Publisher: Clarion Books
Synopsis via Goodreads:
At seventeen, Norah has accepted that the four walls of her house delineate her life. She knows that fearing everything from inland tsunamis to odd numbers is irrational, but her mind insists the world outside is too big, too dangerous. So she stays safe inside, watching others’ lives through her windows and social media feed.
But when Luke arrives on her doorstep, he doesn’t see a girl defined by medical terms and mental health. Instead, he sees a girl who is funny, smart, and brave. And Norah likes what he sees.
Their friendship turns deeper, but Norah knows Luke deserves a normal girl. One who can walk beneath the open sky. One who is unafraid of kissing. One who isn’t so screwed up. Can she let him go for his own good—or can Norah learn to see herself through Luke’s eyes?
*Publisher approved request via Netgalley in exchange for an honest review.
After reading the blurb, I became curious and wanted to understand what was going on with Norah. Agoraphobia and OCD should never be brushed off or taken lightly. Norah definitely had a mental issue, and every page depicted the physical and emotional turmoil her illness took on her. I mean, there are times when I don't even want to go to my mailbox or attend a social event, but I don't panic or get on the verge of passing out when I do. And Norah had those just from the thought of leaving her house, or if the probability of danger tugged at her mind. It was quite a story to read, and I loved the writing and how the author was able to deliver awareness and better understanding of something so serious and realistic. Many go through the same thing as Norah and I feel her story can be related to.
There were instances where I would get frustrated with Norah and wanted her to just take that step or try and relax. But then I'd remind myself that this is an illness. This is really happening to the girl. She's not being melodramatic and cannot simply snap out of it. That became even more clear when Luke came into the picture. Like everyone, Norah had the desire of having a relationship, whether a true friendship or dating, and her illness made that hard. Many just didn't understand or laughed at the situation, and I was happy that Luke was genuinely interested in Norah and could accept every part of her as he grew to understand her illness.
For the most part, Norah's condition and how it affected her life kept me intrigued. But I noticed that as the story went on and somewhere in the middle, it started to feel prolonged for me. And I didn't care for the drama that happened toward the end between her and Luke. Even though I had suspected that he'd end up doing that, I still feel like the resulted conflict should've gone a different way. Regardless of losing a little interest, I continued with the hope that something was going to help Norah and give her a good leap at having a speck of normalcy, especially since she acted out her anxiety in other sad and painful ways. And I liked how the author presented that horrible situation in the end for someone dealing with Agoraphobia, and showing us how the mental illness could be paralyzing even when it was life or death. It took a lot for Norah to make that move, but it was great to see her overcome something so tremendously hard.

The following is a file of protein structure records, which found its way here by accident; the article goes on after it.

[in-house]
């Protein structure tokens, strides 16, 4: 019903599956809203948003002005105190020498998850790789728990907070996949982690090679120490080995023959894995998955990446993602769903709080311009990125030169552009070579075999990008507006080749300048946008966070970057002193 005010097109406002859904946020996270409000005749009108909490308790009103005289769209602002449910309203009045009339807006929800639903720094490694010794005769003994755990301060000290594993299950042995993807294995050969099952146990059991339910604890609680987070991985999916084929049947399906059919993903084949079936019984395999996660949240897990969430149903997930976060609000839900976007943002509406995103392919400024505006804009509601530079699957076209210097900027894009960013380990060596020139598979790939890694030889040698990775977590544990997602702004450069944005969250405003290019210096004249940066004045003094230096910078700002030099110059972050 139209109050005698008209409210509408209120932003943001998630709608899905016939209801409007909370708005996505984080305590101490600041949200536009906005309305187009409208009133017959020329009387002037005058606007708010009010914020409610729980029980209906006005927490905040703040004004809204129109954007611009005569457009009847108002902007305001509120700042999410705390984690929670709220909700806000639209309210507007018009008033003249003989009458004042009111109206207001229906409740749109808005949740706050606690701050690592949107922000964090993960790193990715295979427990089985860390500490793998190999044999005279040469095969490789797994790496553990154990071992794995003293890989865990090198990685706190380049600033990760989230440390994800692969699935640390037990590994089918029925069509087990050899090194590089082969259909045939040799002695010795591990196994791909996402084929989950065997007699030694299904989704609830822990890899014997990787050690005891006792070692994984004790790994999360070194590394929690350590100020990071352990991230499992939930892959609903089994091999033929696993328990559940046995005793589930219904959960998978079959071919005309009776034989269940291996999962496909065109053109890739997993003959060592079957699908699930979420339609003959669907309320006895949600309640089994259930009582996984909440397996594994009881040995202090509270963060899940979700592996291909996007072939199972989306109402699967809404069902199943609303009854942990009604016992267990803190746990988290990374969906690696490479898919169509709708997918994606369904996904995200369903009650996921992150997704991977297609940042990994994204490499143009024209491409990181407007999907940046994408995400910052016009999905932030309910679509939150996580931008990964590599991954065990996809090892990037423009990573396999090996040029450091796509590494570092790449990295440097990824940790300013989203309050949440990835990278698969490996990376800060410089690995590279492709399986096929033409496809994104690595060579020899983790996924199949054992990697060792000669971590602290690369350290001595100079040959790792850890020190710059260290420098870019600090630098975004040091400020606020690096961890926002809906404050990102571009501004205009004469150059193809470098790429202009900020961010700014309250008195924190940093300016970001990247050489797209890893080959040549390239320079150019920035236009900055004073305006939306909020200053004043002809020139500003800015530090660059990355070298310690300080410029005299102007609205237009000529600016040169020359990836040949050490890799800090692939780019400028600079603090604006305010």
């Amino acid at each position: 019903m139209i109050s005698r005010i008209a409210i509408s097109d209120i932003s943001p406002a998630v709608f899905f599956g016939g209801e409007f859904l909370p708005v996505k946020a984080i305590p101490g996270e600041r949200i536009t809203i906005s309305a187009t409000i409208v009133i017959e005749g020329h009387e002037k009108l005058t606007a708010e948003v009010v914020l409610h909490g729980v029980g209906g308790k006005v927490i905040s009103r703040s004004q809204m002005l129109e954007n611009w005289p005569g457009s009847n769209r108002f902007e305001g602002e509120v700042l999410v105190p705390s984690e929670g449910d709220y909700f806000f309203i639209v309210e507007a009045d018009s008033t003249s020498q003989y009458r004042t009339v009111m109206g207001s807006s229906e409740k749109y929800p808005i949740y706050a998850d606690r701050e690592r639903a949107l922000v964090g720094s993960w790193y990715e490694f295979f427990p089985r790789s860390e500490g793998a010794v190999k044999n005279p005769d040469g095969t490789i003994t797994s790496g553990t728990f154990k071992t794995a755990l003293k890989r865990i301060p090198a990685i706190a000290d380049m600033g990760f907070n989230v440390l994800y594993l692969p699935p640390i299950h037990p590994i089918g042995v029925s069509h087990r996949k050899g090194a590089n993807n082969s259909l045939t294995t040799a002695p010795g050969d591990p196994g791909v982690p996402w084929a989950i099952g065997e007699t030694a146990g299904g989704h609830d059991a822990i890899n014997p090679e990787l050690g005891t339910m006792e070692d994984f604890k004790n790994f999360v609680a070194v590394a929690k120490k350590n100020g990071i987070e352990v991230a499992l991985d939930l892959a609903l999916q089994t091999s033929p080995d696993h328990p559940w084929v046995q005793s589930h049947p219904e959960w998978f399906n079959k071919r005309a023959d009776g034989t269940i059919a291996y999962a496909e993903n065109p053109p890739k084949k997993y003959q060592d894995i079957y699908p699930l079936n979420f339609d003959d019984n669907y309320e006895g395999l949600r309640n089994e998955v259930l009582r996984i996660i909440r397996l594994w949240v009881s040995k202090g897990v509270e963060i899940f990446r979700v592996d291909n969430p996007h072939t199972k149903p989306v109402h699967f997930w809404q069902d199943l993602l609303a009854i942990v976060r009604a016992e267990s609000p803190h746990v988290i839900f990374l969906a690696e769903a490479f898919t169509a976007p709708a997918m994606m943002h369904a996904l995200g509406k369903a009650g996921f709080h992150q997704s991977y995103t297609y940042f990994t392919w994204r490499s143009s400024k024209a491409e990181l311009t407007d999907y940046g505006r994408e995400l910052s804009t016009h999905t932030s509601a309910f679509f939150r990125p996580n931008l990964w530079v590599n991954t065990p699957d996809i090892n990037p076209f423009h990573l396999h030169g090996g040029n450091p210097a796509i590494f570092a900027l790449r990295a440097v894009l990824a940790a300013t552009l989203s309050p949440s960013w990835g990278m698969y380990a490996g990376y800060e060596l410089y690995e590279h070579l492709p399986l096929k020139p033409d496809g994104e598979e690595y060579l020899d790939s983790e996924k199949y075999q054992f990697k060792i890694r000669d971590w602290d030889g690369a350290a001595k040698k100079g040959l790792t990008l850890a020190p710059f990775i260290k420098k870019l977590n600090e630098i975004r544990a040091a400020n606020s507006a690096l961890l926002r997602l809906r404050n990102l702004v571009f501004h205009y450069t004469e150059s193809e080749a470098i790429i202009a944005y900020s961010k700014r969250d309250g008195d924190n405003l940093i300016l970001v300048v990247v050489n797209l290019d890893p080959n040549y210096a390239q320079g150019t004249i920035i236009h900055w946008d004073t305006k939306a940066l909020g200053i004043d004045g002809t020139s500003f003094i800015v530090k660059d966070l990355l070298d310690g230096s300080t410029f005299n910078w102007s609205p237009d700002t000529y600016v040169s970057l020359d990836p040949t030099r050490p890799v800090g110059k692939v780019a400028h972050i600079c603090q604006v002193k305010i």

So overall, Under Rose-Tainted Skies is a good story with great writing and a very realistic issue. Hopefully someone will find it relatable and realize that they're not alone and can receive help for this illness.
Louise Gornall is YA aficionado, film nerd, junk food enthusiast, and rumored pink Power Ranger. Under Rose-Tainted Skies is her first novel, and she can be found on Twitter @Rock_andor_roll. She lives in England.
I'm looking forward to reading this book. I just read an adult fiction equivalent of this novel so looking to read more!ReplyDelete
And I'd like to read the adult version of this story. Love when authors write about realistic topics.Delete
I can't say I've ever read a book like this and I'm most definitely intrigued.ReplyDelete
Hope you give it a try, Lily :)Delete
I liked this one quite a bit. I agree with you that it really hard to see everything Norah goes through just doing basic things. Great review!ReplyDelete
Thanks, Carole. Glad you liked it.Delete